Ahh, England -- that classic, ever popular study abroad destination! Fortunately for wheelchair users, even the beaches in England are handicapped accessible, and you'll find that as a student here, you'll be able to enjoy just about everything that makes England, well, England.
London is surprisingly wheelchair-friendly, with fantastic wheelchair access on transportation, including tubes, buses and special black cabs with ramps. Not to mention, the big attractions are all wheelchair accessible, including Buckingham Palace, the London Eye, and most museums. London also has much less cobblestone then much of the rest of the Europe, which, in this case, is a definite pro.
In regards to universities, do your homework when choosing where to study in England as a wheelchair user. While most of England's top universities are very much wheelchair accessible and have disability offices that can help you navigate your time here, not all provide the same services. Even if you're going through a third party provider, we still recommend you get in touch with someone who works at the university's admissions or disability office.
Top Universities in England for Accessibility
Again, another top notch study abroad destination, Germany also ranks high on our list for accessibility. Germany is working toward becoming a barrier-free destination, with increasingly accessible transportation and attractions. In 2013, Berlin won the Access City Award, which recognizes cities for their efforts to remove barriers for people with disabilities in the areas of transportation, infrastructure, information and communication, and public spaces, facilities and services.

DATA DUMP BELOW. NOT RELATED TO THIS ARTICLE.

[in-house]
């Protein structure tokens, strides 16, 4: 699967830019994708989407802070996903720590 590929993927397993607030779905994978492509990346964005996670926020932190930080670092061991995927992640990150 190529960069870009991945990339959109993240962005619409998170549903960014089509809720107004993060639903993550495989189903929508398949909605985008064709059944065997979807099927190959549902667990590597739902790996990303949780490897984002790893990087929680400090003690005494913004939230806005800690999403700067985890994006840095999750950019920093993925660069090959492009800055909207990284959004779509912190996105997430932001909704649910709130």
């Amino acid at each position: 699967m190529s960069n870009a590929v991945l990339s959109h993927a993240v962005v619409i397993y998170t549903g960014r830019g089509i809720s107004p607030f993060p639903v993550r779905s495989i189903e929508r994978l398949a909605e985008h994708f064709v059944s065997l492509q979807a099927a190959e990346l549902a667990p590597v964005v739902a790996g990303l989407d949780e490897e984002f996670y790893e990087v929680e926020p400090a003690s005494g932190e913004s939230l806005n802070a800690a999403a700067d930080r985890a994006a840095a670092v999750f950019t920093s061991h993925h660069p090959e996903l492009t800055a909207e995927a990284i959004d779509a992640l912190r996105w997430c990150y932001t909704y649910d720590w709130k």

In 2013, Berlin won the Access City Award, which recognizes cities for their efforts to remove barriers for people with disabilities.
For wheelchair accessible student housing in Germany, be sure to start planning well in advance, and contact your host university's "Studentenwerk" (student service organization) to get help on arranging this. We also recommend reading through this guide on studying in Germany with a disability for more Germany-specific advice.
So whether you want to come to Germany to brush up on your German with German language classes, or focus on your major while taking courses in English at a top ranking German university, you're sure to make your dream come true -- and have fun while you're at it!
Top Universities in Germany for Accessibility
Known for their overall progressiveness, the Scandinavian countries of Norway, Denmark, and Sweden are all working toward being some of the top accessible destinations in the world. Oslo, Copenhagen, and Stockholm -- a finalist in the 2013 Access City Awards -- are all highly accessible cities with top notch education systems.